The Vagina Monologues

It is the International Women’s Day and I have just read Eve Ensler’s The Vagina Monologues – I dare you to do the same! Or even better; listen to Eve Ensler’s beautiful audiobook performance of the monologues. Ensler’s women, the tellers of her monologues, are talking about joy and pleasure, but also about pain, abuse & violence – it comes with the territory.

photo-credit: Nidaa Badwan

Working on my essay on Richard Mosse’s The Enclave I’m reading on The Democratic Republic of the Congo (DRC), and what my research is telling me about women’s situation in DRC is totally devastating. DRC, and the east of the country in particular, is being described as the “Rape Capitol of the world,” the prevalence and intensity of all forms of sexual violence is described as the worst in the world. War rape makes a particularly effective weapon because it not only destroys its physical victims, but entire communities as well. You can read statistics on it, but if you want to feel something – art is better …

… better because numbers aren’t actually that suitable for conveying the horrific pain of others. In the words of Susan Sontag: “Narratives can make us understand. Photographs do something else: they haunt us”

photo-credit: Nidaa Badwan

Sexual violence has no borders, and in zones of conflict women are suffering double. This is how artist Nidaa Badwan in Gaza is describing her situation

I used to knock on many doors in Gaza to enter the world I want to live in, but there is no door … I love cinema; there is no cinema in Gaza. I paint; there are no galleries to show what I paint. A woman and an artist at the same time — this is a catastrophe.

On Nov. 18, 2013, Ms. Badwan said, she was harassed by Hamas officers while helping with a youth arts program. They questioned why she was standing with men. They chastised her for wearing those jean overalls and made her sign a paper promising not to go outside without loosely fitting, traditional Islamic garb.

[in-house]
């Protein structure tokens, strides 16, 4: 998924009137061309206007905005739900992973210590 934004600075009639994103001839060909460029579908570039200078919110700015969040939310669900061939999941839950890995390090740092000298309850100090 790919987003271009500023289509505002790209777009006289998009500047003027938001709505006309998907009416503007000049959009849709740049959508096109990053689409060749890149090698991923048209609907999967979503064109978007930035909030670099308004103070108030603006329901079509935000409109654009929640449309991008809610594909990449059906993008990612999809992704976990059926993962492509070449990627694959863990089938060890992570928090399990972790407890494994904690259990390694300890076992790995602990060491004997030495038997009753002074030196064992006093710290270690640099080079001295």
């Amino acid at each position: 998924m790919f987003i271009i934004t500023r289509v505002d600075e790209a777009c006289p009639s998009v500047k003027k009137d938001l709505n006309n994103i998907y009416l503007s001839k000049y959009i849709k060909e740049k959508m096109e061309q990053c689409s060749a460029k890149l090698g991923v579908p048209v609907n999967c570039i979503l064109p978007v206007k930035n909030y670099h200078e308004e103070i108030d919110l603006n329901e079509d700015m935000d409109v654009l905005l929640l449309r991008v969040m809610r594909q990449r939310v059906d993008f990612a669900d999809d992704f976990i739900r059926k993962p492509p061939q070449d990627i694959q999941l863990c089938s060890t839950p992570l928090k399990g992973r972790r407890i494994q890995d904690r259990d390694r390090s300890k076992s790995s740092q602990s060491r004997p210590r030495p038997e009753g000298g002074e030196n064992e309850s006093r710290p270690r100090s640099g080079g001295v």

I told them I’m an artist; they said, ‘What does this mean?’ I said, ‘I make films and videos.’ They said, ‘We don’t know what you are talking about, and what do you wear? Why do you look so different?’

They hit me.

The next day, Nidaa Badwan retreated to her room. While the first two months were filled with depression & anxiety, she gradually turned to photography for salvation. ”Slowly, slowly, I started to love isolation,”. By shaping her room into a makeshift creative sanctuary, a sort of self-imposed artist residency began to take place. “I was able to convert my room into a studio, a workplace, and an area where I can practice my hobbies. I’m satisfied and I don’t need anything from the outside world.”

 photo-credit: Nidaa Badwan

I do not really see Badwan’s retreat as a good solution to the constant violence against women’s rights, but I do understand & respect her choice. And the way her images convey her story is stunning!

Born in 1987 in the United Arab Emirates to Palestinian parents, Nidaa Badwan began painting at age 6. She moved to the central Gaza Strip in the sixth grade. She studied interior design at Al Aqsa University in Gaza City and spent a year in Amman, Jordan, working with film and video.

3 Comments Add yours

  1. Oh, my. Takes my breath away.
    Eve Ensler’s play runs continuously in many venues in the USA, often on university campuses and often as a fund-raiser or awareness-raiser for women’s rights issues.

    1. Sigrun says:

      Beautiful work, and a very strong story.

      Nidaa Badwan has an important project going on – reporting on the double repression/oppression of women in war zones, not only having to fear the enemy, but also being victims of the men in their own society.

      My niece is spending a year in Guatemala, and reported that it was common for girls to get pregnant at 16, they had access to contraception, but – in the girl’s own words – felt it was a kind of devaluation of men’s capacity to reproduce if they were to use it …

      1. Different cultures. Interesting.

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